Kenny defends attack on Vatican
Taoiseach Enda Kenny said he did not regret his unprecedented attack on the Vatican after it rejected his claims that it tried to frustrate an inquiry into clerical child abuse.
In its formal response to the government in the wake of the latest church abuse scandal, the Holy See said that it in no way hampered or interfered with the inquiry into abuse cover-ups in the Cloyne diocese.
Mr Kenny launched a blistering attack on the Vatican in parliament, claiming that the probe exposed a dysfunctional, elite hierarchy determined to frustrate investigations.
But the Holy See said the Cloyne Report did not back up the Taoiseach's allegations. The Vatican said: "In particular, the accusation that the Holy See attempted 'to frustrate an inquiry in a sovereign, democratic republic as little as three years ago, not three decades ago', which Mr Kenny made no attempt to substantiate, is unfounded."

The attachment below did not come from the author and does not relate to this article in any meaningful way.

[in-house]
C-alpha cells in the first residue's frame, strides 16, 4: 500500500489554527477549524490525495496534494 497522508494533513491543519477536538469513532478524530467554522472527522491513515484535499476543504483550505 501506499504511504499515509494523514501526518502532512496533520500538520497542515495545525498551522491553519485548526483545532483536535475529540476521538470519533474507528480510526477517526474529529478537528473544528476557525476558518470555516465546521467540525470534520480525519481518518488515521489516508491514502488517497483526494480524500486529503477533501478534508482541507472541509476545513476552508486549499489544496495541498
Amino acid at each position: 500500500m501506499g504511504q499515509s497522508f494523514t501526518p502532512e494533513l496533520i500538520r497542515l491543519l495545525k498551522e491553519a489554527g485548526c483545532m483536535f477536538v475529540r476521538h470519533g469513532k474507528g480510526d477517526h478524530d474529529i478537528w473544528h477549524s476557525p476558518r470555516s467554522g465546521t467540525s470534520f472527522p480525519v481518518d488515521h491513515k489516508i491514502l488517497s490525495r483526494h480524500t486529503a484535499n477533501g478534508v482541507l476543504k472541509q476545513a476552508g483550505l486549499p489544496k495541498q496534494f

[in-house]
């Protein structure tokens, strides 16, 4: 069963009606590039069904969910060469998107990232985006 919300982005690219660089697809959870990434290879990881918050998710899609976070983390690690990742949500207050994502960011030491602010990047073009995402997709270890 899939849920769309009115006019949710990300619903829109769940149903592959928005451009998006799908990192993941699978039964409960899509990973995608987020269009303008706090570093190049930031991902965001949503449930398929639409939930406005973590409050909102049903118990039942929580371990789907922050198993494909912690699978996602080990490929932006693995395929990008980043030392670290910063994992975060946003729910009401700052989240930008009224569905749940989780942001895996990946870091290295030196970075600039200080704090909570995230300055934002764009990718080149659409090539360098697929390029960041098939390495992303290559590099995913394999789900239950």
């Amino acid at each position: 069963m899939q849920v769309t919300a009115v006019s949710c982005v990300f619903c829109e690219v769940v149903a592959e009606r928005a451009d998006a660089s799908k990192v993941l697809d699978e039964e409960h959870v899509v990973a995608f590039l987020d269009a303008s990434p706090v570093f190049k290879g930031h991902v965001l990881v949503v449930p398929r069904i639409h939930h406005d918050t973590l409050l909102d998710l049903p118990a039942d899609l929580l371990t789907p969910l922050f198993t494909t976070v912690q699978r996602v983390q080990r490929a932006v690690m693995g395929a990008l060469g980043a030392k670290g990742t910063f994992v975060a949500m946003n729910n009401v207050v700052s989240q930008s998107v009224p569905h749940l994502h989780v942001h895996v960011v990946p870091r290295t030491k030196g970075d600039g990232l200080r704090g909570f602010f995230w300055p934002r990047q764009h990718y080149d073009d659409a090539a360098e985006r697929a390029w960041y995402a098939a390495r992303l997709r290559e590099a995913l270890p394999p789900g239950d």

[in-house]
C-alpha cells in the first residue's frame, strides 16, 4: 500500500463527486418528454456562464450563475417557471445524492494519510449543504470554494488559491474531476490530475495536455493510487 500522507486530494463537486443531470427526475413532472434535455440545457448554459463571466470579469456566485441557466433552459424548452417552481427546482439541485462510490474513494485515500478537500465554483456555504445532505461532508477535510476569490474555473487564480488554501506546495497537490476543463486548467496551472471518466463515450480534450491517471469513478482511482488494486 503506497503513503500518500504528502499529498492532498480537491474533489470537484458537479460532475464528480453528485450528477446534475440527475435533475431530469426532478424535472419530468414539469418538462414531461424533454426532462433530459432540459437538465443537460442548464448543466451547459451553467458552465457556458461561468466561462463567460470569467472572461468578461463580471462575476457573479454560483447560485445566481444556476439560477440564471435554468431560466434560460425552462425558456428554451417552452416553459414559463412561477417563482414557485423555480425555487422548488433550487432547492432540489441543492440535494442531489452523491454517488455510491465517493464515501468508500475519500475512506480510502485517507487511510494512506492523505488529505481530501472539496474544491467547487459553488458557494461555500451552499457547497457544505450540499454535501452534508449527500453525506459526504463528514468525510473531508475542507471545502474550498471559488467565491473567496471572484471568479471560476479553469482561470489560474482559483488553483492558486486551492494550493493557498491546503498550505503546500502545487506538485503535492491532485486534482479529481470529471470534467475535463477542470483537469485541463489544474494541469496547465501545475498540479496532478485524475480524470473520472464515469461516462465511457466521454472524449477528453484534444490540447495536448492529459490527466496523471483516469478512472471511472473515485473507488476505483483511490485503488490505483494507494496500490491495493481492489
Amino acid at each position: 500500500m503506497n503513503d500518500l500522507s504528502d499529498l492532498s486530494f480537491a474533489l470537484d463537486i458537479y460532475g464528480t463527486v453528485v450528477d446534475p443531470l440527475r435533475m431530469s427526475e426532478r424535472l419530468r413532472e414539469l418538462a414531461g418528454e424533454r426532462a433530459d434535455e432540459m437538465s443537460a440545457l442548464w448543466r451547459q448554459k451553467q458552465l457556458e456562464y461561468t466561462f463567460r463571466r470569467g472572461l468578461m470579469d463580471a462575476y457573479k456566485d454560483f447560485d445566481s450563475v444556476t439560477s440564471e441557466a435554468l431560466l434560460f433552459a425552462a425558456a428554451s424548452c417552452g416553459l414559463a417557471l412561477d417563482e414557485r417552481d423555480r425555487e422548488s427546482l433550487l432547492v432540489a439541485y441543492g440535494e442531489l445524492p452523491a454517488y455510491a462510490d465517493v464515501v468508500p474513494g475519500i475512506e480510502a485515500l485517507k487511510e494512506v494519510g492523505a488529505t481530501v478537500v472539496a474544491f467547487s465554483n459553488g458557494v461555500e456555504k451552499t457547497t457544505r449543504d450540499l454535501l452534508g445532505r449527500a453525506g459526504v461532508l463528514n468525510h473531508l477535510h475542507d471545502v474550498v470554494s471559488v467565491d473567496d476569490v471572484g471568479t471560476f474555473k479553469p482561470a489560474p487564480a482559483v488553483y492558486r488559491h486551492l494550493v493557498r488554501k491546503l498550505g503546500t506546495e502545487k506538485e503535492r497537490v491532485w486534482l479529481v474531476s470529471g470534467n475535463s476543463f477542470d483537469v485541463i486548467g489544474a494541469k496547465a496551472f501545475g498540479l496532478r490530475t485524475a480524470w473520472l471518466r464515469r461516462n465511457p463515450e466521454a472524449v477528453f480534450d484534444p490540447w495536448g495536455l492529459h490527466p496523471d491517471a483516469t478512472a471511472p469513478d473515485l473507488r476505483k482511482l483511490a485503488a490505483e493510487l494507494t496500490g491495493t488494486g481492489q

The Cloyne Report, published in July, was the fourth major report in six years into the church's cover-ups of clerical abuse.
The Co Cork diocese was the latest arm of the church to be exposed, with former bishop John Magee, a Vatican aide to three Popes, singled out for misleading investigators and "dangerous" failures on child protection. His resignation was accepted by Pope Benedict last year.
Opening a special Dail debate a week after the report's publication, Mr Kenny hit out at the Vatican and accused the church of downplaying the rape and torture of Irish children by clerical sex abusers.
Mr Kenny said he did not regret making the speech: "I made my statement to the Dail, and obviously the question being asked by the Tanaiste on behalf of the Government was to have the Vatican respond in respect of a statutory commission of inquiry arising from the Cloyne situation."
But Fr Federico Lombardi, director of the Holy See's press office, rejected Mr Kenny's Dail comments. "We do not understand what was in the mind of the Prime Minister," he said.
The Vatican claimed it never hampered or interfered in the inquiry into child sexual abuse cases in the diocese. "Furthermore, at no stage did it seek to interfere with Irish civil law or impede the civil authority in the exercise of its duties," the statement said.